Recipe: pFriem Lemon Zest Farmhouse Ale

A traditional-style farmhouse ale is infused with lemon zest, giving the beer a bright, fresh lemon flavor to balance the earthy, fruity base. A refreshing crusher for any season.

Josh Pfriem Nov 30, 2019 - 3 min read

Recipe: pFriem Lemon Zest Farmhouse Ale Primary Image

Batch size: 5 gallons (19 liters)
Brewhouse efficiency: 78%
OG: 1.056
FG: 1.005
IBUs: 29
ABV: 6.2%

6 lb (2.7 kg) Gambrinus Pilsner
5 lb (2.3 kg) Weyermann Pilsner
1 lb (454 g) Rahr Raw White Wheat
1 lb (454 g) Weyermann Malted Spelt

0.5 oz (14 g) Tettnanger [3.8% AA] at 60 minutes
0.4 oz (11 g) Huell Melon [6.1% AA] at 5 minutes
1.3 oz (37 g) El Dorado [17.4% AA] at 5 minutes
One large lemon (see below)
1.2 oz (34 g) Huell Melon [6.1% AA], dry hop 1.2 oz (34 g) El Dorado [17.4% AA], dry hop

Imperial Organic Yeast B56 Rustic
EC-1118 champagne yeast for bottle conditioning


Mash the grains at 147°F (64°C) for 90 minutes. Vorlauf until your runnings are clear, then run off into the kettle. Sparge the grains and top up as necessary to obtain 6 gallons (23 l) of wort—or more, depending on your evaporation rate. Boil for 70 minutes following the hops schedule.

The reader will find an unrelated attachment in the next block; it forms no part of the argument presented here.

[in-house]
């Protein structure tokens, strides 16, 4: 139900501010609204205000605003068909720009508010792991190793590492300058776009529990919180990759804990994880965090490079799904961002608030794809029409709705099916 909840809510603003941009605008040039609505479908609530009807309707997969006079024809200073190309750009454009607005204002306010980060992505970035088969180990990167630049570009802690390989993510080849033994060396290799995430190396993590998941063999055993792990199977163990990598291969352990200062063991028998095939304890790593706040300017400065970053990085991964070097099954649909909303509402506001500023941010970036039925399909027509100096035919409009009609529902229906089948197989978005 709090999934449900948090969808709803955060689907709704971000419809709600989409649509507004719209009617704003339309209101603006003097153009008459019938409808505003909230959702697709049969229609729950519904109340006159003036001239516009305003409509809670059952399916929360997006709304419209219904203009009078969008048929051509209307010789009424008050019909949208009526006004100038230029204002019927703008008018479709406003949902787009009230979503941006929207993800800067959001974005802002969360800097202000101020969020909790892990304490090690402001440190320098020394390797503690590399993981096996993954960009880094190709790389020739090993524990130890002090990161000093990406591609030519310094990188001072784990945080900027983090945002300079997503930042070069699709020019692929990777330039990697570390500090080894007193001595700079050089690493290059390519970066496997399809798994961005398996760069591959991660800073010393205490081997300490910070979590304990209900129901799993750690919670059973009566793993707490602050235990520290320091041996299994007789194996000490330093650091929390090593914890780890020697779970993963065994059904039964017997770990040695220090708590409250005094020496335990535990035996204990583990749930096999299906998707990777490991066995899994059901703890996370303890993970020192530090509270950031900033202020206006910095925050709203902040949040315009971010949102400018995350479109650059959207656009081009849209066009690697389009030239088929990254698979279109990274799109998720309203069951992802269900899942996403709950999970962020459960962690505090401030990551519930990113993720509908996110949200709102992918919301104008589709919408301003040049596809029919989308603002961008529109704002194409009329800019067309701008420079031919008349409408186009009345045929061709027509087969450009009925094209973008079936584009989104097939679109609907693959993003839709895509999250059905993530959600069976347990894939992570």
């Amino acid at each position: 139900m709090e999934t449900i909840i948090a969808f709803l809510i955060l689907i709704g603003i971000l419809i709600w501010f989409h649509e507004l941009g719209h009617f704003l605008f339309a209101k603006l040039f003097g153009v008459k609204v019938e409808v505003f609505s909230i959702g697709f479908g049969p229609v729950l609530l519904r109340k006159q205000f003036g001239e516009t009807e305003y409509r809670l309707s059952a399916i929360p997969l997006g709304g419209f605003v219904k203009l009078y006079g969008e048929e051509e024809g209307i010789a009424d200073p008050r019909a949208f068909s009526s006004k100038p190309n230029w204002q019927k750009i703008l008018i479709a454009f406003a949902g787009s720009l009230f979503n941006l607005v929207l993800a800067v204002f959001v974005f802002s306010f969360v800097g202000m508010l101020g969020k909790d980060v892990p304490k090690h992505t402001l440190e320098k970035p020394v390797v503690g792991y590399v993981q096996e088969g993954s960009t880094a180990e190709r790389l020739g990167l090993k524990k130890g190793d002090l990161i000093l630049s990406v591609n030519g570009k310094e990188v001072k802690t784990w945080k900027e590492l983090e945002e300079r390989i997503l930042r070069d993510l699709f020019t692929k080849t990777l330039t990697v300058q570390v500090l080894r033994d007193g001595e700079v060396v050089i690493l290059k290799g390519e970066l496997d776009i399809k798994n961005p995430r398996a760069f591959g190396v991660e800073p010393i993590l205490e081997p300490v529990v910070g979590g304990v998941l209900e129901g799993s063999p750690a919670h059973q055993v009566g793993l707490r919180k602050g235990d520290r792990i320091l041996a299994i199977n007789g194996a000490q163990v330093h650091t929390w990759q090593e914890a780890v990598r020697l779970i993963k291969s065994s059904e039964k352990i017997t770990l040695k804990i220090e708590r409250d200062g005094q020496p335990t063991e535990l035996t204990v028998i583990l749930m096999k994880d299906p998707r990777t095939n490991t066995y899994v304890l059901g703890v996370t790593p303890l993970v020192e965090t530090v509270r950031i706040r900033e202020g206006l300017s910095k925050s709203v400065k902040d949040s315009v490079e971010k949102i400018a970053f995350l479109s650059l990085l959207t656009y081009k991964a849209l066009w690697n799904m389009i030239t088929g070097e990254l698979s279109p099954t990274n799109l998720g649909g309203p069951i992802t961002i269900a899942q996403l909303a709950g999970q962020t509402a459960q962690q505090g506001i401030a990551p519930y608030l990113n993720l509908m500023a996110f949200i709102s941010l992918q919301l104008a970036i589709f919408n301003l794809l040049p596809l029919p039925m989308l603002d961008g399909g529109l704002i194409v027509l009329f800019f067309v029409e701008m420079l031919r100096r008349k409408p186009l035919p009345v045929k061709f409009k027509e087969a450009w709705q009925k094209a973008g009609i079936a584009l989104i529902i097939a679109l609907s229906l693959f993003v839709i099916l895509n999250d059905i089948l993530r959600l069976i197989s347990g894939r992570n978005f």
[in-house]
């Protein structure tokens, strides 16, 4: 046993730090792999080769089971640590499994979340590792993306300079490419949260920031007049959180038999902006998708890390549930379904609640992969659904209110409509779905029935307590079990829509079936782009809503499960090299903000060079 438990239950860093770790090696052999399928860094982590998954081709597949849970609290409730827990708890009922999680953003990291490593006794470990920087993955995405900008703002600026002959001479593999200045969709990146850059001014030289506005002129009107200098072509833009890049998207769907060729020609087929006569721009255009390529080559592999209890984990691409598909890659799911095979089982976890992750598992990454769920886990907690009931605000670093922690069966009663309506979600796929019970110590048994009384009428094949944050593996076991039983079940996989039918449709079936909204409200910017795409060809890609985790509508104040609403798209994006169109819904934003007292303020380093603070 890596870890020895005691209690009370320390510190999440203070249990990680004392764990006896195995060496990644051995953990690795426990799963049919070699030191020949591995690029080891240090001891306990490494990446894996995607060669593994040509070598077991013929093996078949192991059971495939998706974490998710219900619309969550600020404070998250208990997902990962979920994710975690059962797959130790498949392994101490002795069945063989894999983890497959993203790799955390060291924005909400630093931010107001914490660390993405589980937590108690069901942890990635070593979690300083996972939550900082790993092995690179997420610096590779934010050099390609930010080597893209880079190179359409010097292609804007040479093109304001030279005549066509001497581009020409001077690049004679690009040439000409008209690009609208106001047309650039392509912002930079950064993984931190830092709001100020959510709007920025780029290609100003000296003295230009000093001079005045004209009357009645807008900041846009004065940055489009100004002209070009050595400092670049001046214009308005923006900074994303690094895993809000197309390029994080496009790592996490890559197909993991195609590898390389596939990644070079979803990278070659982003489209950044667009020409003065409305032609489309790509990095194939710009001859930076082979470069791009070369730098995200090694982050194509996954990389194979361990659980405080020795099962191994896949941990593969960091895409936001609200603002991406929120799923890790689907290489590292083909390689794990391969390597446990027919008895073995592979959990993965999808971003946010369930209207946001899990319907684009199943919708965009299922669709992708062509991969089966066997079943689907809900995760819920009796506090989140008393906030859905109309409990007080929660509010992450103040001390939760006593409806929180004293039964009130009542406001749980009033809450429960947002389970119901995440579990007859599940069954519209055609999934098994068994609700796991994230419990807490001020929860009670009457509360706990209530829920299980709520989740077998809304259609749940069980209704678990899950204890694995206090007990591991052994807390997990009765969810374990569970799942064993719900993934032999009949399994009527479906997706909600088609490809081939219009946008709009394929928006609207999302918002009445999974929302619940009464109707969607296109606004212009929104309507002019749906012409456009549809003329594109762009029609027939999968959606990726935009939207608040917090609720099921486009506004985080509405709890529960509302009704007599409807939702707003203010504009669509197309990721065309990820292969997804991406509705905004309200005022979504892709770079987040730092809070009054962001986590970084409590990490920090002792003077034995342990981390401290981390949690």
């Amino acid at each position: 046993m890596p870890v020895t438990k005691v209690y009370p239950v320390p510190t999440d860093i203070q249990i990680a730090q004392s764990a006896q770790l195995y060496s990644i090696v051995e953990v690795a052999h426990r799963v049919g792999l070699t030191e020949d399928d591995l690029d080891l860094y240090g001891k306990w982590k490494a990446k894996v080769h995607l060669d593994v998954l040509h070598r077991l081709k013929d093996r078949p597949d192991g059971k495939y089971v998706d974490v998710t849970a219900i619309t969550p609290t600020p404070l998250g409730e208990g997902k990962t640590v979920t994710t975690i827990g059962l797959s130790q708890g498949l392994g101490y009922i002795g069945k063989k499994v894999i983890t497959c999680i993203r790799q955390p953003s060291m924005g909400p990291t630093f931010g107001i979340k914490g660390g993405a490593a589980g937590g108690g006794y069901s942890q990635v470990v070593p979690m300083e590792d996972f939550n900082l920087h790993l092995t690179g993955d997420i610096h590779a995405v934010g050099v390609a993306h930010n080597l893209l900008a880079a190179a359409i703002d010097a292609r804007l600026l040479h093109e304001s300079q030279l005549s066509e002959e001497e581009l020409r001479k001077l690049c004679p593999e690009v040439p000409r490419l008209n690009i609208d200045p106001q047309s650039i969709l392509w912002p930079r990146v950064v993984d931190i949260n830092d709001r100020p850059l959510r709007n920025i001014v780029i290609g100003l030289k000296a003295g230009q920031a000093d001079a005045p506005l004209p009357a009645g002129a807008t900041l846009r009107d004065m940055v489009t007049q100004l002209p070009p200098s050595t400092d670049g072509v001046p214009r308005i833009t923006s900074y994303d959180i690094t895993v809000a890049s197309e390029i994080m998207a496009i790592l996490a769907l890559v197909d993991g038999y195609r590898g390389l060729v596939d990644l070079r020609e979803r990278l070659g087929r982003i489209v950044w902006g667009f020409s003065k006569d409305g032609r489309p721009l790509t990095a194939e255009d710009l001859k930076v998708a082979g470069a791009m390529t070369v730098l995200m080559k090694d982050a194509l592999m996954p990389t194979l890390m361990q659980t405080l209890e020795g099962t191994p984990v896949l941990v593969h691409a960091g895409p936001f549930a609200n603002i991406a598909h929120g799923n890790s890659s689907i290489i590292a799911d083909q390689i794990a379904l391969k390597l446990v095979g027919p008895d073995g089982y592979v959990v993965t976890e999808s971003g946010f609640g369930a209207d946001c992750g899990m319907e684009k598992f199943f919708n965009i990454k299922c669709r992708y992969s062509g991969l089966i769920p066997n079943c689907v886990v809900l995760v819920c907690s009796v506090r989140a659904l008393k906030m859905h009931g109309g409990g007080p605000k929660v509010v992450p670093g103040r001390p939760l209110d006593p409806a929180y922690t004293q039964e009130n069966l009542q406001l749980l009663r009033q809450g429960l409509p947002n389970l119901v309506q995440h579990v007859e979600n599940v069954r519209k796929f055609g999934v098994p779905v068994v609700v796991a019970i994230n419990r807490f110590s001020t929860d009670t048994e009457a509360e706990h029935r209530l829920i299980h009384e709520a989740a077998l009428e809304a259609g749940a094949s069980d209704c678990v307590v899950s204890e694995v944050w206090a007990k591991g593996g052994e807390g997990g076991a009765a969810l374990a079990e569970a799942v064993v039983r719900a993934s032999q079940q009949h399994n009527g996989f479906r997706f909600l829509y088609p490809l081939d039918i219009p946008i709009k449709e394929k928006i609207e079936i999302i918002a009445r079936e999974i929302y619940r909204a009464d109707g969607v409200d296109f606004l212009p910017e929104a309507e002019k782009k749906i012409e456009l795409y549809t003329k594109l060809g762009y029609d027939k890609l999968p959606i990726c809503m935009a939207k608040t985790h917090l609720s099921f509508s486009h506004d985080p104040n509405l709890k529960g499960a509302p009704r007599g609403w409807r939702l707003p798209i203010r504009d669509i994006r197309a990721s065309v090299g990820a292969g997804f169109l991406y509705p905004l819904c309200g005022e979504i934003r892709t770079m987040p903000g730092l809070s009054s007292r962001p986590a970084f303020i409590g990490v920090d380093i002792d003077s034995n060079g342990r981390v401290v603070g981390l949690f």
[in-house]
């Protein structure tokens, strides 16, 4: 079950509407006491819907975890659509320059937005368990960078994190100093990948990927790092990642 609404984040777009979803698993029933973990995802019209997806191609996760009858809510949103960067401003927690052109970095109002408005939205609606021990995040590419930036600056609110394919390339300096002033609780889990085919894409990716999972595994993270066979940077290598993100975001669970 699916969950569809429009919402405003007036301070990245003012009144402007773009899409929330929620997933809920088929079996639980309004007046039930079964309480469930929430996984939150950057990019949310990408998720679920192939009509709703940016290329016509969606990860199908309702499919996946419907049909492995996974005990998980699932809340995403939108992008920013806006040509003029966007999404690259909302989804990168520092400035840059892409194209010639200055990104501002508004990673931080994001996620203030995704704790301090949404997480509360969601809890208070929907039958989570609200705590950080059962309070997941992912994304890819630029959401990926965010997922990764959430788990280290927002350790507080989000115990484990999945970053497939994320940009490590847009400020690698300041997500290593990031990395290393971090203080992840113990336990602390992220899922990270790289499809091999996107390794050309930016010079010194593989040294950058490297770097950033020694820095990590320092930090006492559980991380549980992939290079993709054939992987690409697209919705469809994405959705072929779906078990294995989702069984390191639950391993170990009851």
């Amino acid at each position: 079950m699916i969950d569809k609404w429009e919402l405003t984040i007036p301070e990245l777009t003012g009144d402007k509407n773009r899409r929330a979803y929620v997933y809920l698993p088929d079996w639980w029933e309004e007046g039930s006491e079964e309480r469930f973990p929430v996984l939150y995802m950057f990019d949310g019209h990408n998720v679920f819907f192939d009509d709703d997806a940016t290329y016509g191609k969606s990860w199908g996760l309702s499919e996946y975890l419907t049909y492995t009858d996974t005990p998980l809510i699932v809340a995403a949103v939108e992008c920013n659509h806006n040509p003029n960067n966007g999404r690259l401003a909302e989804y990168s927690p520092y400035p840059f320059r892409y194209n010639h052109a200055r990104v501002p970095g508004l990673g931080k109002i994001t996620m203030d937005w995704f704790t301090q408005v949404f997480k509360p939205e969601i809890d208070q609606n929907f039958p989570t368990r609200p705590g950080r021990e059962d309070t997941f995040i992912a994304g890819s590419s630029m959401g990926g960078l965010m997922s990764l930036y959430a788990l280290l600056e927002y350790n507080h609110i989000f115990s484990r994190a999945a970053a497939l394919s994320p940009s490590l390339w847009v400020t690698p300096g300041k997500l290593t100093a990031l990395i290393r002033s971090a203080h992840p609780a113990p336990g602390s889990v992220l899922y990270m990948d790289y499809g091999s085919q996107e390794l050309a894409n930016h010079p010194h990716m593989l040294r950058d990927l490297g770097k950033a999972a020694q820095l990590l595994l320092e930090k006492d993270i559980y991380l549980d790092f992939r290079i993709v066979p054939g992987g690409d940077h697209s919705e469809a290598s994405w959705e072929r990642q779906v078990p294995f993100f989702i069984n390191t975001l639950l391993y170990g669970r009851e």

After the boil, chill the wort to slightly below fermentation temperature, about 75°F (24°C). Aerate the wort and pitch the yeast.

Ferment at 80°F (27°C). After the beer reaches terminal gravity and passes VDK (vicinal diketone) analysis, cool to 60°F (15°C) and dry hop. Wait 2 days, remove from dry hops, and cool to 29°F (-2°C). Wait 3–7 days, removing yeast and hops material every other day. Zest one large lemon and add the zest, being careful to introduce as little oxygen as possible. Let your palate be your guide for how long to leave the beer on the lemon zest. Bottle condition with EC-1118 and dextrose.

Feel free to experiment with the zest, try other citrus, etc. (tangelos are a crew favorite), but in our experience Meyer lemon zest is very bitter. Stick to the big yellow ones.

Be sure to have a strategy to remove all of the zest afterward because if particulate makes it into bottles, it’s likely to cause gushing. We use a centrifuge, but I can see a teabag setup working great on the homebrew scale. Cheers!